Interrupting Chicken by David Ezra Stein It’s time for the little red chicken’s bedtime story —and a reminder from Papa to try not to interrupt. But the chicken can’t help herself! Whether the tale is HANSEL AND GRETEL or LITTLE RED RIDING HOOD or even CHICKEN LITTLE, she jumps into the story to save its hapless characters from doing some dangerous or silly thing. Now it’s the little red chicken’s turn to tell a story, but will her yawning papa make it to the end without his own kind of interrupting?

Princess Poppy Series – The Tooth Fairy by Janey Louise Jones –A brilliant fairytale adventure that little princesses will love, Princess Poppy – The Tooth Fairy comes complete with a lovely pink tooth bag and is guaranteed to reassure little ones when their teeth come loose! With adorable illustrations and an easy to read and easy to follow plot, this is a wonderful bedtime story that kids will ask for time and time again. Poppy is desperate for a visit from the tooth fairy but her teeth just won’t come loose!

Middle Readers

Molly Moon’s Incredible Book of Hypnotism by Georgia Byng – Molly Moon is treated like dirt in her squat English orphanage, with only her pal Rocky, starry Qube soda ads, and the library stacks to give her comfort. After she discovers Hypnotism: An Ancient Art Explained in her favorite library spot, Molly begins learning the ropes and takes mental control of Petula, the orphanage’s grumpy pug dog, and the nasty staff members. But when Molly finds out that Rocky’s been suddenly adopted in New York, she hypnotizes her way to the city, into Broadway stardom, and — unfortunately — into a wicked professor’s plot to rob a high-security bank. Thankfully, though, she and Rocky finally meet up, and with a few surprises, the two hatch a plan to set things right for themselves and for their orphanage.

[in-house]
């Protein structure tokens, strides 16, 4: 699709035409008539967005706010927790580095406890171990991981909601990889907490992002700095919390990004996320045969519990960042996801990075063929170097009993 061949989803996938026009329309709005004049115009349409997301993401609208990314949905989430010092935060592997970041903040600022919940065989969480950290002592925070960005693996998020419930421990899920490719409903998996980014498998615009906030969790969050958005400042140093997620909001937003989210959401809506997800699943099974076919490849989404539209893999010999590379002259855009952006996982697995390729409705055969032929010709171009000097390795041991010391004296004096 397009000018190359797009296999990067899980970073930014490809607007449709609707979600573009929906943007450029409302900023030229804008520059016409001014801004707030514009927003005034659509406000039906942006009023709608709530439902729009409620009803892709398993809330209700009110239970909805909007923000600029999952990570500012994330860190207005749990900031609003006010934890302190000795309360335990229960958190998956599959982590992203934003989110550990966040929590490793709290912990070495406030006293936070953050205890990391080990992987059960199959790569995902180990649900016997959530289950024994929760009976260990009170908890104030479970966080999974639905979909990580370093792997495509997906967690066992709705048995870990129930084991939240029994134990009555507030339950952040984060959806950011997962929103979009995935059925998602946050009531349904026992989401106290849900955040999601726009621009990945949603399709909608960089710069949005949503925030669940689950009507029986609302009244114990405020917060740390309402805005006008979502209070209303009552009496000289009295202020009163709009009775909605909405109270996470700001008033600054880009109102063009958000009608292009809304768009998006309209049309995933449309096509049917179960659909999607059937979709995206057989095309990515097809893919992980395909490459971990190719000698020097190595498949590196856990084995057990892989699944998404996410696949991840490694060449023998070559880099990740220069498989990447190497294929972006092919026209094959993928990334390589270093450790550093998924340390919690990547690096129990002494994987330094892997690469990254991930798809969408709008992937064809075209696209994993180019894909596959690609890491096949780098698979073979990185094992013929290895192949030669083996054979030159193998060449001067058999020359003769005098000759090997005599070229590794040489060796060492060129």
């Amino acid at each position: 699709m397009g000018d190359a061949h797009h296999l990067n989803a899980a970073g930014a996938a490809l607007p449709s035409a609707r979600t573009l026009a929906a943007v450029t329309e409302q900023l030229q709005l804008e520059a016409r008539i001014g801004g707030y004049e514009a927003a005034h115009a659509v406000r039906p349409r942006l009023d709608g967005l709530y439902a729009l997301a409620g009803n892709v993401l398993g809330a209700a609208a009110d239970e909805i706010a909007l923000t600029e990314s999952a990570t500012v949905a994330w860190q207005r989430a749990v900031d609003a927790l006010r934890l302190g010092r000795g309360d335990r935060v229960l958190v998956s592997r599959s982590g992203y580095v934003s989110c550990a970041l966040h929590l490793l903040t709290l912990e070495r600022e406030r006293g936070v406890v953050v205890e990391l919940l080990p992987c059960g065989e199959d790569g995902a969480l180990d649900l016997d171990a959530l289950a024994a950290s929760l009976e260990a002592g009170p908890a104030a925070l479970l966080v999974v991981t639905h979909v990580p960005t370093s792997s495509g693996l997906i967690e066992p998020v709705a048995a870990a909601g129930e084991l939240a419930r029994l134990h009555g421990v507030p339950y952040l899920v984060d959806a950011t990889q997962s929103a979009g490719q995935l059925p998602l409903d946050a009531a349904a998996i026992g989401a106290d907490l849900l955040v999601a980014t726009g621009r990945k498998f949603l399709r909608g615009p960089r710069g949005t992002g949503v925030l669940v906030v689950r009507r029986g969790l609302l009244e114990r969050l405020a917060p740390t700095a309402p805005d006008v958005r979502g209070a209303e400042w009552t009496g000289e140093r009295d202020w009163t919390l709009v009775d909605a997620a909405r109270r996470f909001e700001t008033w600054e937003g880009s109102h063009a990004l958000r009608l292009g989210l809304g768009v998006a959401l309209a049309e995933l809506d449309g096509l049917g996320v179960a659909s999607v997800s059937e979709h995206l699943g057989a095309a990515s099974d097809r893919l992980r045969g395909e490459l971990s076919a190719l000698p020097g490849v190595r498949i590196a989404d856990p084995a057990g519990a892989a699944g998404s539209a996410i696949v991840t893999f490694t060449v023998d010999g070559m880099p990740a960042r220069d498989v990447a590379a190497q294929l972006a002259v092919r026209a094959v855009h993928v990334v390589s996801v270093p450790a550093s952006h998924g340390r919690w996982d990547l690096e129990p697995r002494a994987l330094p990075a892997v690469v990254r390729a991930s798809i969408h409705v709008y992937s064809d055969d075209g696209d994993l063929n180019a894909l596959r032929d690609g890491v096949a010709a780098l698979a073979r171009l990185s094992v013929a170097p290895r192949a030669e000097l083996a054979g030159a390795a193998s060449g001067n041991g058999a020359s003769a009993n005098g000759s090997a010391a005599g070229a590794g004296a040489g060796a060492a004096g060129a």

Gangsta Granny by David Walliams

Another hilarious and moving novel from bestselling, critically acclaimed author David Walliams, the natural successor to Roald Dahl.  A story of prejudice and acceptance, funny lists and silly words, this new book has all the hallmarks of David’s previous bestsellers. Our hero Ben is bored beyond belief after he is made to stay at his grandma’s house. She’s the boringest grandma ever: all she wants to do is to play Scrabble, and eat cabbage soup. But there are two things Ben doesn’t know about his grandma. 1) She was once an international jewel thief. 2) All her life, she has been plotting to steal the crown jewels, and now she needs Ben’s help…

Ninth Ward by Jewell Parker Rhodes – Twelve-year-old Lanesha lives in a tight-knit community in New Orleans’ Ninth Ward. She doesn’t have a fancy house like her uptown family or lots of friends like the other kids on her street. But what she does have is Mama Ya-Ya, her fiercely loving caretaker, wise in the ways of the world and able to predict the future. So when Mama Ya-Ya’s visions show a powerful hurricane – Katrina – fast approaching, it’s up to Lanesha to call upon the hope and strength Mama Ya-Ya has given her to help them both survive the storm.